Who can end the end-of-worldism?

It is hard to find reasons to be cheerful about the state of the world economy, especially after reading Dani Rodrik’s all too scarily plausible scenario for a replay of the Great Depression, but worse, ‘The End of the World As We Know It.’ His scenario starts with a Syriza victory. The news that the Greek people decided to stay teetering on the brink of the financial and economic precipice rather than leaping over it right now is a small comfort.

I turned to Benjamin Friedman’s 2005 book, , a powerful argument that growth and public values, economics and politics, are inextricably related. He traces back to its Enlightenment roots the idea that progress in one sphere is related to progress in another. He sees the Great Depression in the United States (but not Europe) as the one exception to the general rule that economic stagnation or decline leads to an erosion of a society’s openness and commitment to democracy: “America during the Great Depression strengthened its commitment to these positive values and, moreover, did so in ways that proved lasting.” (p159) The reason, of course, was the exceptional response of the New Deal, and FDR’s leadership.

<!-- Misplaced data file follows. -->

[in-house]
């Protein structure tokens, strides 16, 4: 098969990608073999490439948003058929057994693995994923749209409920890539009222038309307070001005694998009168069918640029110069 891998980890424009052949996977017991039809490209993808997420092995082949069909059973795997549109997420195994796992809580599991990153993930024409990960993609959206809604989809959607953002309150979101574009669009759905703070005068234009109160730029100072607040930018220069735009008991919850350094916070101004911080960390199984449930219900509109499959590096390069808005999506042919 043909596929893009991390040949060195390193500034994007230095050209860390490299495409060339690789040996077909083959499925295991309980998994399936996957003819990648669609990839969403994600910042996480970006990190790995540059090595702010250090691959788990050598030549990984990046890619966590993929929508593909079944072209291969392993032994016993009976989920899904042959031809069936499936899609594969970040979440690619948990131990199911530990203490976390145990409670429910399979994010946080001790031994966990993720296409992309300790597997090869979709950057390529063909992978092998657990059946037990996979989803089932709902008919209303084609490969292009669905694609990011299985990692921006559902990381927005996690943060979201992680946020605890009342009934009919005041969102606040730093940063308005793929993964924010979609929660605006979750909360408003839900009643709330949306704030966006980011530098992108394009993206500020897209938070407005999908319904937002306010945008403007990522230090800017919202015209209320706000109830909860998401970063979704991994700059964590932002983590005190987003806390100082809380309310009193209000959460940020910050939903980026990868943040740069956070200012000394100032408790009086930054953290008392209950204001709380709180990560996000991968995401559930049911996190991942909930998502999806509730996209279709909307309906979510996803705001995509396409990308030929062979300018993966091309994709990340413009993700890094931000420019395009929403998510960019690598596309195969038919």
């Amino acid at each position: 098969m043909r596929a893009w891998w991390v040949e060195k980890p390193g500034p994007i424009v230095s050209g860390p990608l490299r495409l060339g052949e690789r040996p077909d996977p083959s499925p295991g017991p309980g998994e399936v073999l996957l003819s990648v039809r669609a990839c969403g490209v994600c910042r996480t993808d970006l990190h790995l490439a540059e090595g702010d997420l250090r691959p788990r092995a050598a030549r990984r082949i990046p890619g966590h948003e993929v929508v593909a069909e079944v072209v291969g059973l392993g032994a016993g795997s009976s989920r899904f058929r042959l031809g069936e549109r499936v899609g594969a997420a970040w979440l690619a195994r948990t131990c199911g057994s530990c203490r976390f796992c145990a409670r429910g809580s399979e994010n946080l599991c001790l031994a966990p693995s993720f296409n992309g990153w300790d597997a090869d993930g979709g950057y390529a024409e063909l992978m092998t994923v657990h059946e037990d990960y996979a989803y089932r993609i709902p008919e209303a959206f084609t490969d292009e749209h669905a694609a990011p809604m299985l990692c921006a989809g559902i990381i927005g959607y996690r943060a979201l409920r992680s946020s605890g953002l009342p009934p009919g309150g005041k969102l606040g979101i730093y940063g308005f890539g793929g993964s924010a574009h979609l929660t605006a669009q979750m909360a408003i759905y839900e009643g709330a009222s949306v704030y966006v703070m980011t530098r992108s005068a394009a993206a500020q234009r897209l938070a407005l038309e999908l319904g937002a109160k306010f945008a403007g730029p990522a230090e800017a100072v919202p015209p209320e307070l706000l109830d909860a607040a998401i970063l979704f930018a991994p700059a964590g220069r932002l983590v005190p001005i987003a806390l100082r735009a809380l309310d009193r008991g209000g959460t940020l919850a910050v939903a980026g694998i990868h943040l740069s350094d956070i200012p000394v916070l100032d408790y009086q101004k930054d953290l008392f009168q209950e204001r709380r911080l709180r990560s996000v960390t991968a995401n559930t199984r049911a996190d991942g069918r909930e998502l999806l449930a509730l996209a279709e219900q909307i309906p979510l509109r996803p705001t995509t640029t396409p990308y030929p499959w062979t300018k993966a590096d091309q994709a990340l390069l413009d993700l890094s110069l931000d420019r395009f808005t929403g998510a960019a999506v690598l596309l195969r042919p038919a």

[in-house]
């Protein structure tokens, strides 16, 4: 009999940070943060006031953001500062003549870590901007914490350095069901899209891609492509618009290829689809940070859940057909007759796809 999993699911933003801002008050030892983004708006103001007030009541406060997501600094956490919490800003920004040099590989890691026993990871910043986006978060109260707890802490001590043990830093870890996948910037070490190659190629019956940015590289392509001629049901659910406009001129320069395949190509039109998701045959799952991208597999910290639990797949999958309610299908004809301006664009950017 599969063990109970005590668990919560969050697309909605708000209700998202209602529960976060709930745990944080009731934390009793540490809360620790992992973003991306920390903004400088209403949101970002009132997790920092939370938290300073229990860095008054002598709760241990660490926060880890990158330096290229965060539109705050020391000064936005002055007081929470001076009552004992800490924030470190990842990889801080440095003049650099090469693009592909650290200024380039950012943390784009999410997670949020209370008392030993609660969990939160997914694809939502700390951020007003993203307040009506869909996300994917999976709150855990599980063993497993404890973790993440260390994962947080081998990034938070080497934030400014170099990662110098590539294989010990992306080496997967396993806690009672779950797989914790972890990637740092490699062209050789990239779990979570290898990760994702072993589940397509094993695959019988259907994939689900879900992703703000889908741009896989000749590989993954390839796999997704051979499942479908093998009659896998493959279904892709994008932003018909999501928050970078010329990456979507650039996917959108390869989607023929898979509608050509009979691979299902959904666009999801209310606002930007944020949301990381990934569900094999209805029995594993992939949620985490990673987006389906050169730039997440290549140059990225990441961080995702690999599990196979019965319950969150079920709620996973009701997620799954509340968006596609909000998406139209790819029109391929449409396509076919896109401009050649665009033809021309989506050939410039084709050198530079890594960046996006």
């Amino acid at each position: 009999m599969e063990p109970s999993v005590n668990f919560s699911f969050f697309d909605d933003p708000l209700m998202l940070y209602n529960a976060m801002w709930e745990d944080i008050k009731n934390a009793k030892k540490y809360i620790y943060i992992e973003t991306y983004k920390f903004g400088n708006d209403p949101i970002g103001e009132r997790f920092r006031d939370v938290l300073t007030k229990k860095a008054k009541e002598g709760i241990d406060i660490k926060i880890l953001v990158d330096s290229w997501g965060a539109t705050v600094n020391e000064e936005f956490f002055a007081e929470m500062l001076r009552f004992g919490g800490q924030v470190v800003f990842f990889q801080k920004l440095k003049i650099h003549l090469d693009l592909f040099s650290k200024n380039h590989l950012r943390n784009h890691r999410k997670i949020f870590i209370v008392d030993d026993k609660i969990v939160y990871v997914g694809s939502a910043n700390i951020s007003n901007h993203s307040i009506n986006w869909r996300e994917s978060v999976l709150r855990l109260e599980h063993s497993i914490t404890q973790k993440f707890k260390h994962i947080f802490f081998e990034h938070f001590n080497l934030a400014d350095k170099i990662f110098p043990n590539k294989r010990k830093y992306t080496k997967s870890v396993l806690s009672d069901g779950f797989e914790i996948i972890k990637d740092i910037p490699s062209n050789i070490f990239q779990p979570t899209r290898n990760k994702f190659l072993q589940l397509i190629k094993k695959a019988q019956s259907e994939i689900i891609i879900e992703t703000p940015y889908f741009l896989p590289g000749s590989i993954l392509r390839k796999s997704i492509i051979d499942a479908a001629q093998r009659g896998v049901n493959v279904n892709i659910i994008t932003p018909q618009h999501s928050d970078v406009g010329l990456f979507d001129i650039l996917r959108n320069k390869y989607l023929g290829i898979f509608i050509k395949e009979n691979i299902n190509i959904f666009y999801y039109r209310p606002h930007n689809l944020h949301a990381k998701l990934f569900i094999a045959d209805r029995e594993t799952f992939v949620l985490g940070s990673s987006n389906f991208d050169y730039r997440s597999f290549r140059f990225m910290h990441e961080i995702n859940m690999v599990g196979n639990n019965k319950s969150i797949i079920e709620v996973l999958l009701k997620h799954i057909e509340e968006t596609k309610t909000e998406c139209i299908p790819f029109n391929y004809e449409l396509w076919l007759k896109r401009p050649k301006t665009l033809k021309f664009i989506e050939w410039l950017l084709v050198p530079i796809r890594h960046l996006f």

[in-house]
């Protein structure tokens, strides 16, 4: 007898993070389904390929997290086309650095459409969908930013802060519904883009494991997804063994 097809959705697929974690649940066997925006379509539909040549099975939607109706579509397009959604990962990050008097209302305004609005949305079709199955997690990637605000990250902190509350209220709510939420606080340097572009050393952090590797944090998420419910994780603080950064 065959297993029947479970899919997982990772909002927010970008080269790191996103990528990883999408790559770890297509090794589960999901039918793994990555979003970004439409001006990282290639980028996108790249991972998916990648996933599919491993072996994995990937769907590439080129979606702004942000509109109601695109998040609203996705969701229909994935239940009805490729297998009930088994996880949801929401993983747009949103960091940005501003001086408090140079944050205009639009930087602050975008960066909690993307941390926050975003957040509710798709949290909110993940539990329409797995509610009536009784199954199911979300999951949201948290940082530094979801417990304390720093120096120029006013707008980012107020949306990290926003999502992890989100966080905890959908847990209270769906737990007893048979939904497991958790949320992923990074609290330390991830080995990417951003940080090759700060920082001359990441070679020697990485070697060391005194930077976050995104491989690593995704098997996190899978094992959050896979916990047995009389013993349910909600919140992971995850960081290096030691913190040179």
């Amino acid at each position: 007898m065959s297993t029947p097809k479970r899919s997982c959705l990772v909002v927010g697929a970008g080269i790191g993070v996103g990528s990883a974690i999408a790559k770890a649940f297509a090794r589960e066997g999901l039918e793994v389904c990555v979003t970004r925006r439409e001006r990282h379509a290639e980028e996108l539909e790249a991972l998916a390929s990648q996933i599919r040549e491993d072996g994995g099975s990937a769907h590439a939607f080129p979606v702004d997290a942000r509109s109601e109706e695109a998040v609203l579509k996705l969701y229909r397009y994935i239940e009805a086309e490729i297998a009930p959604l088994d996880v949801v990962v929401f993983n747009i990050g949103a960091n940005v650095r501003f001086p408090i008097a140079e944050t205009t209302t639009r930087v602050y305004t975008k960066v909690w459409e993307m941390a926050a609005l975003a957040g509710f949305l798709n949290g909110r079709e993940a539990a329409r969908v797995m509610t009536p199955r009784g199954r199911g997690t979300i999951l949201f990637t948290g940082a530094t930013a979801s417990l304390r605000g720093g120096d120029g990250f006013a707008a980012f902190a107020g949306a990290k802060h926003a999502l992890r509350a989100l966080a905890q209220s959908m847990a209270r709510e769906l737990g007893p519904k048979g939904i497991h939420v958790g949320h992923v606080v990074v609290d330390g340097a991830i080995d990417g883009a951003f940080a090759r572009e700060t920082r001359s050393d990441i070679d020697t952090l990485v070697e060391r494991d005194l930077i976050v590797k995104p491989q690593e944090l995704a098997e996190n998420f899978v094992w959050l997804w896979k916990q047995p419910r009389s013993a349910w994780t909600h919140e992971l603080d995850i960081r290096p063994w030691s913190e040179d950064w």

One reason for feeling so gloomy about the US and Europe alike now is that there is no sign of exceptional political leadership. Extremists are gaining political ground. The false consciousness of the anti-GDP and happyism movement is alluring for some people who ought to know better than to stick their heads in this romantic sand. I know economists have no reason to act complacent these days, but where are the politicians?

[amazon_image id=”1400095719″ link=”true” target=”_blank” size=”medium” ]The Moral Consequences of Economic Growth[/amazon_image]

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